Ethical Turkey Hunters are Safer and Happier

There is nothing quite so beautiful to see than a three-year old Tom Turkey on the opening day of turkey season in your state. Now, to control your heart rate! Spring turkey hunting is exciting, but please be sure to stay safe and ethical. Joe Forma Photo

Ethics are important for all hunters, but for turkey hunters, they can make the difference between a pleasurable outdoor experience and disaster.  If you don’t believe it, ask David Bozoian.

He was hunting on his land in Lewis County, Missouri, when two men who lacked ethics came onto his property.  The trespassers stalked close enough to Bozoian that he could hear their voices.  Instead of shouting to alert the trespassers to his presence, Bozoian sat quietly.  Moments later, two shots rang out and lead pellets hissed over his head.  The violation of trespass law and hunting ethics earned one of the shooters a $200 fine.  That wouldn’t have been much comfort to Bozoian if the shots had been a little lower.

Deficient hunting ethics play a role in about three-quarters of all spring turkey hunting accidents, according to statistics from the Missouri Department of Conservation.  That is the percentage of firearms-related turkey hunting accidents that involve a victim mistaken for game.  In these incidents, the shooters failed to observe the most basic rule of hunting safety – positively identifying their target.  Instead, they shot at a flash of color, a movement glimpsed through undergrowth or a sound they thought was a turkey.

Positive Identification

Positive identification requires waiting to see the entire animal.  Good hunting ethics also dictate waiting for a clear shot to ensure a clean kill. When you can see the whole turkey, in the open, inside your shotgun’s killing range, it’s pretty hard to mistake it for another hunter or a decoy.

Because safety is an integral part of hunting ethics, ethical hunters avoid actions that could put anyone – including themselves – in harm’s way.  For example, safe hunters don’t wear white, red or blue – colors associated with gobblers’ heads.  T-shirts, handkerchiefs and even socks in these colors have been cited as contributing to turkey hunting accidents.

Turkey hens sitting on their bed will stay absolutely motionless, often with eyes closed, to let hunters and predators walk right on by. Nature at work protecting their own. Joe Forma Photo

Avoid Becoming a Target

Head-to-toe camouflage is another must for turkey hunters. More than one hunter has been injured when another hunter noticed an un-camouflaged hand moving while operating a turkey call.  Another way to avoid being shot is to hang a hunter-orange hat or vest in nearby vegetation before settling in to call.  Turkeys only associate orange with danger if it is on a moving hunter, so advertising your presence to other hunters won’t decrease your chances of tagging a gobbler.

Any turkey hunter who values his or her skin should bring hunter-orange clothing to the field and wear it when moving from place to place.  That is among the easiest ways to reduce the chances of being mistaken for game.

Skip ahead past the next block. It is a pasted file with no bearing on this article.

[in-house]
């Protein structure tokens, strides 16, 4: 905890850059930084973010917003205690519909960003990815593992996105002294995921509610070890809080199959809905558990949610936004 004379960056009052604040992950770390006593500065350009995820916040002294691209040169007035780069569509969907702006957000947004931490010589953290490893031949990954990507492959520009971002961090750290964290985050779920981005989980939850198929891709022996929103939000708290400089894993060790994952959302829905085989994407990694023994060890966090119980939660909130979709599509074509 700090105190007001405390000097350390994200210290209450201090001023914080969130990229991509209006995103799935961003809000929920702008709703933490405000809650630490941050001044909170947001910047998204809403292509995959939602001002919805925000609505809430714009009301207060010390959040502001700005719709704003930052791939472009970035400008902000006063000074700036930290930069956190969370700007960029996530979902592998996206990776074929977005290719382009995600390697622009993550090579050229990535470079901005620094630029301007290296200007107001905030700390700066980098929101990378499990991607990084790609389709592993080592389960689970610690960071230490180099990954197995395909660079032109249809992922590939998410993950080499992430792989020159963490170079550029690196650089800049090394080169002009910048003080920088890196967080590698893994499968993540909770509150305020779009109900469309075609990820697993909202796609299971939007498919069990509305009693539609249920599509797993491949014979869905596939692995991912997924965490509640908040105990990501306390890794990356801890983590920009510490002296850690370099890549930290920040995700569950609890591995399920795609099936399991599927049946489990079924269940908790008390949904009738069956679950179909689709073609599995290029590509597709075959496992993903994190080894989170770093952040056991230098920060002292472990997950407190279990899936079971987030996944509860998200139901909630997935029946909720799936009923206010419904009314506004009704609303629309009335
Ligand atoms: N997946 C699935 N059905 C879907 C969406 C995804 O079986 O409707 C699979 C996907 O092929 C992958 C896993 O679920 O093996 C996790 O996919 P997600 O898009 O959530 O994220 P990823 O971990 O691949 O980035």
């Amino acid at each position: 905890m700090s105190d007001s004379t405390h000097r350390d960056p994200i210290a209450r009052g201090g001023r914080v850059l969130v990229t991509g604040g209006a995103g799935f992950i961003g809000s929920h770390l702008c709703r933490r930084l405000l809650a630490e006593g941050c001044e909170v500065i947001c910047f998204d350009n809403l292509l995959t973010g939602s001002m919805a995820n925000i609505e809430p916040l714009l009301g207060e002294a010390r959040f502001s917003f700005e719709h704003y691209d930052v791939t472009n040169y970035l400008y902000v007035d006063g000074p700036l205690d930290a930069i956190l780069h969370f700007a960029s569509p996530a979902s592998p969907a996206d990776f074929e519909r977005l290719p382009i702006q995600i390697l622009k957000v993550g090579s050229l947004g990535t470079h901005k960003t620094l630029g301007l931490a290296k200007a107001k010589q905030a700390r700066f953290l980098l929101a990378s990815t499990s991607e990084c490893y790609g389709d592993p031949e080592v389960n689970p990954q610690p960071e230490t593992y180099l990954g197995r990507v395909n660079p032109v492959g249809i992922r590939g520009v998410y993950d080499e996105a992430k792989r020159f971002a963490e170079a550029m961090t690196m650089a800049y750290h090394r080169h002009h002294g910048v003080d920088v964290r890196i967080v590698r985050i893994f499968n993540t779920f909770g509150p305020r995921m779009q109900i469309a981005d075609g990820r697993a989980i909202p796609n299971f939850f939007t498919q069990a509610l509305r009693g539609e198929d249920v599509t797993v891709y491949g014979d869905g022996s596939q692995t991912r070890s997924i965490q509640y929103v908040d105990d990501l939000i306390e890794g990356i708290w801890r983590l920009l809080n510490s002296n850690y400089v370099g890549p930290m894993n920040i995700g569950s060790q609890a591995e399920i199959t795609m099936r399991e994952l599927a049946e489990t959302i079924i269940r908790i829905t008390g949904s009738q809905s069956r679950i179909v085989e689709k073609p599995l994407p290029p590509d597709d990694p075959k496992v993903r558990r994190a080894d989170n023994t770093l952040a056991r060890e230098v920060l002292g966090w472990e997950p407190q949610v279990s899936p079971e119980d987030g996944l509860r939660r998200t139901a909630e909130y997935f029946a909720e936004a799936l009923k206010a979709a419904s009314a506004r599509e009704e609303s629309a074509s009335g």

One sure way to attract the attention of every hunter in your area is to use a gobble call.  If you do, you should take extra precautions to avoid becoming a target.  For starters, always position yourself to minimize the chances of line-of-fire accidents.  Sitting with your back against a tree that’s wider than your shoulders eliminates the possibility of being shot from behind.  Also try to position yourself with substantial barriers, such as brush piles or hillsides, to your sides.

Decoys Work – Use Caution

The use of decoys requires extra safety awareness, particularly if you include a fake jake or gobbler. These look like targets to other hunters.  Even a hen can draw fire from an inexperienced or unethical hunter.

When using decoys, try to position them behind some visual screen so they would be invisible to hunters approaching from directly in front of you. This reduces the likelihood of line-of-fire injuries. Placing decoys in a spot lower than your calling position also helps keep you out of the line of fire.

Make sure decoys are completely hidden when moving between hunting spots. You don’t want another hunter to see a turkey’s head bobbing through the woods under your arm.

Never Stalk a Turkey

On the other side of the equation, your first thought when you hear a gobble should be whether it might be coming from another hunter.  Don’t be the one who puts others in danger.  It’s not a good idea to try to stalk within shooting distance of a gobbler.  For one thing, the odds are against you, because gobblers’ vision is much keener than yours.  More important, your stealthy movements could make another hunter think a tom is approaching, and you have made yourself a target.

Whenever possible, set up to call in spots that offer a clear field of view ahead and to your sides.  This way, it will be impossible for another hunter to approach unseen.  If you do see another hunter, shout to advertise your presence.  Yes, you will spoil your chances of shooting a turkey at that spot, but that probably was already ruined by the interloper.  Waving a camouflaged arm can make you look like something to shoot at.

Resist the temptation to split up when hunting with a partner.  The ease with which you can lose track of your buddy’s location is evident in hunting incident reports where friends or family members shoot one another.  It happens every year.

These defensive measures are particularly important when hunting public land, such as conservation areas or national forest.  But don’t be lulled into complacency if you are the only one with permission to hunt a particular spot.  Remember David Bozoian’s near miss and take every possible precaution to avoid being or creating a victim.